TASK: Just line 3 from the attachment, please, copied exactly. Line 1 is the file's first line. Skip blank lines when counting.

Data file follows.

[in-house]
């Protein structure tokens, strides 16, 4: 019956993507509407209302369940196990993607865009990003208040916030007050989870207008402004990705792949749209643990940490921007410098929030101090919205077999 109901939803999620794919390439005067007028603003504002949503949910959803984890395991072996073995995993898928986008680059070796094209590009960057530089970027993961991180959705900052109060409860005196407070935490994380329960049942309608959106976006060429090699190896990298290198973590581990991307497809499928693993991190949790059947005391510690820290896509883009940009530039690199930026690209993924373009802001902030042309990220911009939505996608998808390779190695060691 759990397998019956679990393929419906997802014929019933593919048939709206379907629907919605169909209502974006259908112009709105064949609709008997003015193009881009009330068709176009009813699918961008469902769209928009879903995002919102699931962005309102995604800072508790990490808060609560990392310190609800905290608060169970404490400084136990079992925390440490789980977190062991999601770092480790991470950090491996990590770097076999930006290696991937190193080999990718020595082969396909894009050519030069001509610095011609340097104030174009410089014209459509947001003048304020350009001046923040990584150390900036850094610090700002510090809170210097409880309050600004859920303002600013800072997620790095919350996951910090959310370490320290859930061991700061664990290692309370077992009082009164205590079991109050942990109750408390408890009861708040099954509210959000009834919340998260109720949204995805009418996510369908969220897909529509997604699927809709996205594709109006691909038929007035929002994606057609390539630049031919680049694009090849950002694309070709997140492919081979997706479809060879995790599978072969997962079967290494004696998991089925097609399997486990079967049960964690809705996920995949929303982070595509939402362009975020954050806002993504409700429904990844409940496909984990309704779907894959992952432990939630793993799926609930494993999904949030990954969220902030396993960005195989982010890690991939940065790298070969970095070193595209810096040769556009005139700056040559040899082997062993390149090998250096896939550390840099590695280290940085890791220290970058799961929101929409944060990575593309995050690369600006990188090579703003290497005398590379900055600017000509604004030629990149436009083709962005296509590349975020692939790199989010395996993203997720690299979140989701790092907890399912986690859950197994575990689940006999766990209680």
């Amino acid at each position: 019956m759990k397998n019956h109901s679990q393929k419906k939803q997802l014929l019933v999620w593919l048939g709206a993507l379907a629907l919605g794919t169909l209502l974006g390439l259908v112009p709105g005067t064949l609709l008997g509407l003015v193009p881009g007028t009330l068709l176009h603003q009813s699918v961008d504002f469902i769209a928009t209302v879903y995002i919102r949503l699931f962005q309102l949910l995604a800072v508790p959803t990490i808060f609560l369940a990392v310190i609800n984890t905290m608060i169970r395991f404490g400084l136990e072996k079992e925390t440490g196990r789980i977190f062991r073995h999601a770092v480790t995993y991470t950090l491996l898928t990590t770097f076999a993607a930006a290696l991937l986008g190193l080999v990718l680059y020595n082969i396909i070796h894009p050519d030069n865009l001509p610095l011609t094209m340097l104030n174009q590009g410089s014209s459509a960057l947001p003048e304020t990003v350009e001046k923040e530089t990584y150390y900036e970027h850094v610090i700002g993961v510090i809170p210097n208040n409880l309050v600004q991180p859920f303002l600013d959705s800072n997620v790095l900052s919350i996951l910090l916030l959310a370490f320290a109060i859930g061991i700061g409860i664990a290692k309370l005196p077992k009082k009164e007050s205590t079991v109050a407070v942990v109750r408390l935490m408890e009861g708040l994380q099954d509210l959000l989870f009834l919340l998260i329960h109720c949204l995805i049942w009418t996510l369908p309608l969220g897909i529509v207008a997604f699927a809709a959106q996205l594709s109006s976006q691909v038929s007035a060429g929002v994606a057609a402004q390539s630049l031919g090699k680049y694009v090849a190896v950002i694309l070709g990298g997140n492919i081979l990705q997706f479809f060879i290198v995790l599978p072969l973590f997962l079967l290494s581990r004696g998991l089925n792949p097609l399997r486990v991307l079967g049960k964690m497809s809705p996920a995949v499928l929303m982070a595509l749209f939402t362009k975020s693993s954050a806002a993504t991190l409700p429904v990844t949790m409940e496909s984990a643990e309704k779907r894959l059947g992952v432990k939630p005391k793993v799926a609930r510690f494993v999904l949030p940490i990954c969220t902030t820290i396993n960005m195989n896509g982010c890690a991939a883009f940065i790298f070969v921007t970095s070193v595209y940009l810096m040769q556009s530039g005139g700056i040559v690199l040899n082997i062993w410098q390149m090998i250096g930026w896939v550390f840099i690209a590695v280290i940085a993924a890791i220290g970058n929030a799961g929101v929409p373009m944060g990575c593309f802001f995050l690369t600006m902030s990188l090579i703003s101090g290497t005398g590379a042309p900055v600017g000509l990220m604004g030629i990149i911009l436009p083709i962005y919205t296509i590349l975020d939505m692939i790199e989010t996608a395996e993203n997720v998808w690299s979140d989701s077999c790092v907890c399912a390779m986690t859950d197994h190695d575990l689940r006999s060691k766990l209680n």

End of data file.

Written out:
């Amino acid at each position: 019956m759990k397998n019956h109901s679990q393929k419906k939803q997802l014929l019933v999620w593919l048939g709206a993507l379907a629907l919605g794919t169909l209502l974006g390439l259908v112009p709105g005067t064949l609709l008997g509407l003015v193009p881009g007028t009330l068709l176009h603003q009813s699918v961008d504002f469902i769209a928009t209302v879903y995002i919102r949503l699931f962005q309102l949910l995604a800072v508790p959803t990490i808060f609560l369940a990392v310190i609800n984890t905290m608060i169970r395991f404490g400084l136990e072996k079992e925390t440490g196990r789980i977190f062991r073995h999601a770092v480790t995993y991470t950090l491996l898928t990590t770097f076999a993607a930006a290696l991937l986008g190193l080999v990718l680059y020595n082969i396909i070796h894009p050519d030069n865009l001509p610095l011609t094209m340097l104030n174009q590009g410089s014209s459509a960057l947001p003048e304020t990003v350009e001046k923040e530089t990584y150390y900036e970027h850094v610090i700002g993961v510090i809170p210097n208040n409880l309050v600004q991180p859920f303002l600013d959705s800072n997620v790095l900052s919350i996951l910090l916030l959310a370490f320290a109060i859930g061991i700061g409860i664990a290692k309370l005196p077992k009082k009164e007050s205590t079991v109050a407070v942990v109750r408390l935490m408890e009861g708040l994380q099954d509210l959000l989870f009834l919340l998260i329960h109720c949204l995805i049942w009418t996510l369908p309608l969220g897909i529509v207008a997604f699927a809709a959106q996205l594709s109006s976006q691909v038929s007035a060429g929002v994606a057609a402004q390539s630049l031919g090699k680049y694009v090849a190896v950002i694309l070709g990298g997140n492919i081979l990705q997706f479809f060879i290198v995790l599978p072969l973590f997962l079967l290494s581990r004696g998991l089925n792949p097609l399997r486990v991307l079967g049960k964690m497809s809705p996920a995949v499928l929303m982070a595509l749209f939402t362009k975020s693993s954050a806002a993504t991190l409700p429904v990844t949790m409940e496909s984990a643990e309704k779907r894959l059947g992952v432990k939630p005391k793993v799926a609930r510690f494993v999904l949030p940490i990954c969220t902030t820290i396993n960005m195989n896509g982010c890690a991939a883009f940065i790298f070969v921007t970095s070193v595209y940009l810096m040769q556009s530039g005139g700056i040559v690199l040899n082997i062993w410098q390149m090998i250096g930026w896939v550390f840099i690209a590695v280290i940085a993924a890791i220290g970058n929030a799961g929101v929409p373009m944060g990575c593309f802001f995050l690369t600006m902030s990188l090579i703003s101090g290497t005398g590379a042309p900055v600017g000509l990220m604004g030629i990149i911009l436009p083709i962005y919205t296509i590349l975020d939505m692939i790199e989010t996608a395996e993203n997720v998808w690299s979140d989701s077999c790092v907890c399912a390779m986690t859950d197994h190695d575990l689940r006999s060691k766990l209680n």